CSSI is associated with activation of NF-κB and p38 MAPK which represent the key signaling pathways involved in regulating inflammation. NF-κB is a redox-sensitive transcription factor that is activated by ROS, leading to increased production of inflammatory cytokines, including IL-1β, IL-6, TNF-α and others. In addition, ROS have been implicated in the activation of p38 MAPK [48], a kinase that regulates the production of IL-1β and TNF-α [49]. Hence, attenuation of NF-κB and p38 MAPK signaling can suppress the production of pro-inflammatory cytokines. Interestingly, our results demonstrated that oral supplementation of SBH down-regulated both NF-κB and p38 MAPK in the liver, kidney, heart and lung, and ameliorated leukocytosis and serum inflammatory mediators in LPS-induced rats. These results are consistent with recent studies showing the anti-inflammatory activities of honey and its constituents [50,51,52,53,54]. Accordingly, propolis, a resinous mixture of bee saliva and beeswax, has down-regulated NF-κB and p38 MAPK in LPS-stimulated Raw 246.7 cells. The effect of propolis was attributed to the presence of hydroxycinnamic acids [51]. It is worth mentioning that hydroxycinnamic acids, including caffeic and coumaric acids have been identified in SBH [22] and have shown to alleviate inflammation through modulating NF-κB and p38 MAPK pathways [51]. Caffeic acid phenethyl ester, the principal component of propolis, has been recently reported to suppress inflammation in the brain of hexavalent chromium-induced rats [55]. In addition, supplementation of Gelam honey improved the survival of animals and improved antioxidants after 24 h of LPS administration [50].

Leukocytosis has been considered as an indicator of CSSI [56], and other chronic diseases, such as, type 2 diabetes, cardiovascular and neurodegenerative diseases and metabolic syndrome [57,58,59,60]. Here, frequent LPS administration increased WBCs number which could be attributed to increased production of leukocytes from bone marrow [61]. The plentiful presence of macrophages and lymphocytes during CSSI is due to the ongoing stimulation and the increased production of chemokines and chemoattractant factors by immune cells and capillary endothelium which subsequently facilitate immune cell infiltration into the tissues [62]. In this context, microscopic examination of the liver, kidney, heart and lung tissues of LPS-induced rats revealed a significant infiltration of inflammatory leukocytes. Additionally, increased neutrophil-lymphocyte ratio (NLR) has been considered as a prognostic tool for CSSI and a predictor of survival in different chronic conditions [63]. In contrast, it has been documented that diet rich in polyphenols and/or fish oil normalized the absolute WBCs count and NLR through reducing the release of chemoattractant factors [64]. In our study, LC-ESI-MS/MS analysis showed the rich polyphenol content of SBH and this can explain, at least in part, the ameliorative potential of SBH on LPS-induced leukocytosis, inflammation and tissue damage. In addition to amelioration of leukocytosis, SBH reduced the circulating levels of inflammatory mediators, including CRP, MCP-1, TNF-α, IL-1β and IL-6 in LPS-induced rats.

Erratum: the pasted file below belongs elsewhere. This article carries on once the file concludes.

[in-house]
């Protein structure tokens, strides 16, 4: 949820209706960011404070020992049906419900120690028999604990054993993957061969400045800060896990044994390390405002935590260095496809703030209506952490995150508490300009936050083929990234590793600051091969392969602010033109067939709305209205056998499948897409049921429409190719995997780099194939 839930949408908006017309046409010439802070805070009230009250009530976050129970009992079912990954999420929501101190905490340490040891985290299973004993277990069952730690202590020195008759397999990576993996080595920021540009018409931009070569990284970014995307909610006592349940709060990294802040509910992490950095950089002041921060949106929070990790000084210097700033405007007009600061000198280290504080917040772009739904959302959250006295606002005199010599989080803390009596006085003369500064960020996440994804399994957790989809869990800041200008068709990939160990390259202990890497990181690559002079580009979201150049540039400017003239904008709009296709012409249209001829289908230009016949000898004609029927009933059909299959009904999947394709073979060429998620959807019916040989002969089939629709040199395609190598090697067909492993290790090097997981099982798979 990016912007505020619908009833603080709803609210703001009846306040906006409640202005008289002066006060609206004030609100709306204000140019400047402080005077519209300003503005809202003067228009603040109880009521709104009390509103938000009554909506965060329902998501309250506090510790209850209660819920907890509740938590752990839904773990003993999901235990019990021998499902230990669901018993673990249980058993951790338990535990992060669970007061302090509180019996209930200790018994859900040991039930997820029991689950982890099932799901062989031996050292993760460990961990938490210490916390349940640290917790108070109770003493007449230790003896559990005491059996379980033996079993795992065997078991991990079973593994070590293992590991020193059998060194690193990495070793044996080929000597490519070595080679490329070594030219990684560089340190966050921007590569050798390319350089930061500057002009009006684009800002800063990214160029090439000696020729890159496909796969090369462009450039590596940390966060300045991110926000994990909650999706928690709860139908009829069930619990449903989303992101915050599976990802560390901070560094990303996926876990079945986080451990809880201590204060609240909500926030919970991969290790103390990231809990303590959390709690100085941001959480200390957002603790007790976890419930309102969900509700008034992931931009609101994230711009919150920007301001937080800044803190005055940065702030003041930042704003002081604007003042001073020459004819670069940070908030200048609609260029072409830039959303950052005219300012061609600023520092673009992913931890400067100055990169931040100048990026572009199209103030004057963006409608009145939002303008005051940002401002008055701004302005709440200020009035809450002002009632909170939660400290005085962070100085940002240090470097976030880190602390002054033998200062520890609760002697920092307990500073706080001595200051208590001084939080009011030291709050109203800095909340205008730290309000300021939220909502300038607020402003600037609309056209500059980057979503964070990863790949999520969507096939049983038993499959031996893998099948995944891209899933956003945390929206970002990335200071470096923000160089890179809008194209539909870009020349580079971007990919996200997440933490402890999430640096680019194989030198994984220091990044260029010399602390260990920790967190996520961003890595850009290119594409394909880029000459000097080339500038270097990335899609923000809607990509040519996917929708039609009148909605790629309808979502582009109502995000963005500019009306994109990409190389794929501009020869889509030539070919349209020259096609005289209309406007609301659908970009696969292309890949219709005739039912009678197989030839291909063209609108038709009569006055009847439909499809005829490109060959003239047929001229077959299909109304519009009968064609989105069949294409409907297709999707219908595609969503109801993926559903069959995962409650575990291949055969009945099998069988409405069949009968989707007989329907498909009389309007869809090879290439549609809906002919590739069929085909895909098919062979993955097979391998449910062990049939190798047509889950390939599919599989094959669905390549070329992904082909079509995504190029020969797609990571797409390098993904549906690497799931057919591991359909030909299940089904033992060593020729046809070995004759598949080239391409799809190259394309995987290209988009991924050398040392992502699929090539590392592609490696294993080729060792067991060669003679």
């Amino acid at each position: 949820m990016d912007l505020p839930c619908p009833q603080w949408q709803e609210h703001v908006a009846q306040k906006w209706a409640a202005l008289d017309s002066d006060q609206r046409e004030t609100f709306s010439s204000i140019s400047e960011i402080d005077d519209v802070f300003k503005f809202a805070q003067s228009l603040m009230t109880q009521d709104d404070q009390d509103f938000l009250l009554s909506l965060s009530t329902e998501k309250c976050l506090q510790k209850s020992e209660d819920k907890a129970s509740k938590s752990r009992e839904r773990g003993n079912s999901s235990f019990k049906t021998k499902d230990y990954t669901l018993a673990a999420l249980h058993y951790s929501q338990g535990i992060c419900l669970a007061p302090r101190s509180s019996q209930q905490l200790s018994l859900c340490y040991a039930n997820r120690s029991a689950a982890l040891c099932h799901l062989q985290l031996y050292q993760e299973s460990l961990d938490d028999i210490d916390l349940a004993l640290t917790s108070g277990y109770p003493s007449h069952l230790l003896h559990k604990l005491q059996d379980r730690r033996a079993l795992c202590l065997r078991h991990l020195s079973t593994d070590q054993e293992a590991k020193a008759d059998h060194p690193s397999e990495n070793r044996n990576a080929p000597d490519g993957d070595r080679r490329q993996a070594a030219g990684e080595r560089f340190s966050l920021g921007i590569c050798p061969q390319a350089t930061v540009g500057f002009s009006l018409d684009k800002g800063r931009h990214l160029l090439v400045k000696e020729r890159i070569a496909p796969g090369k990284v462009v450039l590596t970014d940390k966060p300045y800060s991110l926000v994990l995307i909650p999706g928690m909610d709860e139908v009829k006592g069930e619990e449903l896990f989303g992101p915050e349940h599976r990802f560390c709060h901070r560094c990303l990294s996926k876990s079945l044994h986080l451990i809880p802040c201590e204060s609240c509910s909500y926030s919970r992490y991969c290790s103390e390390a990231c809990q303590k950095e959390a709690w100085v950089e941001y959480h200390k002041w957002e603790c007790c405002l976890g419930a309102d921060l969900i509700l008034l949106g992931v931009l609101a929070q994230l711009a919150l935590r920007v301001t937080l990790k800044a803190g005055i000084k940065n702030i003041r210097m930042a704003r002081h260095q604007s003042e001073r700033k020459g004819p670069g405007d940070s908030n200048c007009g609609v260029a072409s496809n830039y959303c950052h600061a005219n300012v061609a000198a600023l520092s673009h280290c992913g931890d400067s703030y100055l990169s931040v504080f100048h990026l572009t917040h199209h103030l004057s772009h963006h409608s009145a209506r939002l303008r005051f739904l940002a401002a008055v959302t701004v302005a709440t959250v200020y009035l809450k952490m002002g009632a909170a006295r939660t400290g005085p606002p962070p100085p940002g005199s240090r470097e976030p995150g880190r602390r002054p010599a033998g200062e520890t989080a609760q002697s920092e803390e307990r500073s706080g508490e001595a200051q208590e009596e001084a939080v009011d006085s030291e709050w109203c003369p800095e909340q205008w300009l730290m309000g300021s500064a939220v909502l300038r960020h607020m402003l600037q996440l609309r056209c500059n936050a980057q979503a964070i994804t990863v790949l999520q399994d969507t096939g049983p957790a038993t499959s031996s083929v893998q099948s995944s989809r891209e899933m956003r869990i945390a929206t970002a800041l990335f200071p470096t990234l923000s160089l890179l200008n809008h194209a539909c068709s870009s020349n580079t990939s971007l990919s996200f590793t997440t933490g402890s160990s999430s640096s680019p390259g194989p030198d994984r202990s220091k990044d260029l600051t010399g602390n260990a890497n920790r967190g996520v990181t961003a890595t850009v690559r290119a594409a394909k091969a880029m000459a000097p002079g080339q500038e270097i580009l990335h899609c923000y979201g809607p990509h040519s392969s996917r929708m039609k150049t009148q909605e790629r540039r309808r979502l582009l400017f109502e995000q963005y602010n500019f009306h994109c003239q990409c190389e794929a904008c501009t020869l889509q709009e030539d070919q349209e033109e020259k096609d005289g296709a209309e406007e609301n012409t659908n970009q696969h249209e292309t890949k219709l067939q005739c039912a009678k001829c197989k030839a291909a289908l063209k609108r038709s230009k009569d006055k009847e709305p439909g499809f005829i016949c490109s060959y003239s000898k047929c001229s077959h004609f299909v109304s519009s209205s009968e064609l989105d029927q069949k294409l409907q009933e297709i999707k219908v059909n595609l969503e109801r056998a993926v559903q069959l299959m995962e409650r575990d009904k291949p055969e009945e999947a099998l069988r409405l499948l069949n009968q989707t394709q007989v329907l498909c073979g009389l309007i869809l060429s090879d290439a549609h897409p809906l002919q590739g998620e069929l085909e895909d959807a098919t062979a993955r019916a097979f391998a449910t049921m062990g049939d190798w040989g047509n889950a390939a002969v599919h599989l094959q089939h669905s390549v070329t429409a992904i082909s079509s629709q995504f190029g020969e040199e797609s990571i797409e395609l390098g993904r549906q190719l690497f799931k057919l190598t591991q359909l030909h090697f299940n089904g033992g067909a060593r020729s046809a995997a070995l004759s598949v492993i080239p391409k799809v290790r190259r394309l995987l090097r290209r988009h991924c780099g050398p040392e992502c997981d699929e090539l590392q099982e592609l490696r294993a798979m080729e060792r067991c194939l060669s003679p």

Elevated serum levels of CRP are associated with different chronic inflammatory diseases, including coronary heart disease, rheumatoid arthritis and cancer [65]. CRP is released by hepatocytes in response to pro-inflammatory cytokines and functions to activate the classical complement pathway which in turn prevent autoimmunity and defend against infection [66]. CSSI has been reported to be associated with elevated levels of CRP [15]. SBH supplementation remarkably ameliorated serum CRP levels in LPS-induced rats which could be a direct result of its high content of phenolic compounds and flavonoids [22]. The dietary intake of flavonoids has been inversely associated with CRP levels among adults [67], and supplementation of honey for 12 weeks was reported to normalize CRP in chronic smokers [53]. Similarly, the dietary intake of honey for 15 days by diabetic and hyperlipidemic subjects was associated with lower levels of CRP [68]. Furthermore, MCP-1 plays a key role in developing CSSI via increasing the recruitment of bone-derived monocytes, stimulating macrophage cell division and enhancing macrophage infiltration into tissues [69]. Therefore, amelioration of MCP-1 levels by SBH might have a significant role in the suppressed infiltration of leukocytes into the liver, kidney, heart and lung of LPS-induced rats in the present investigation.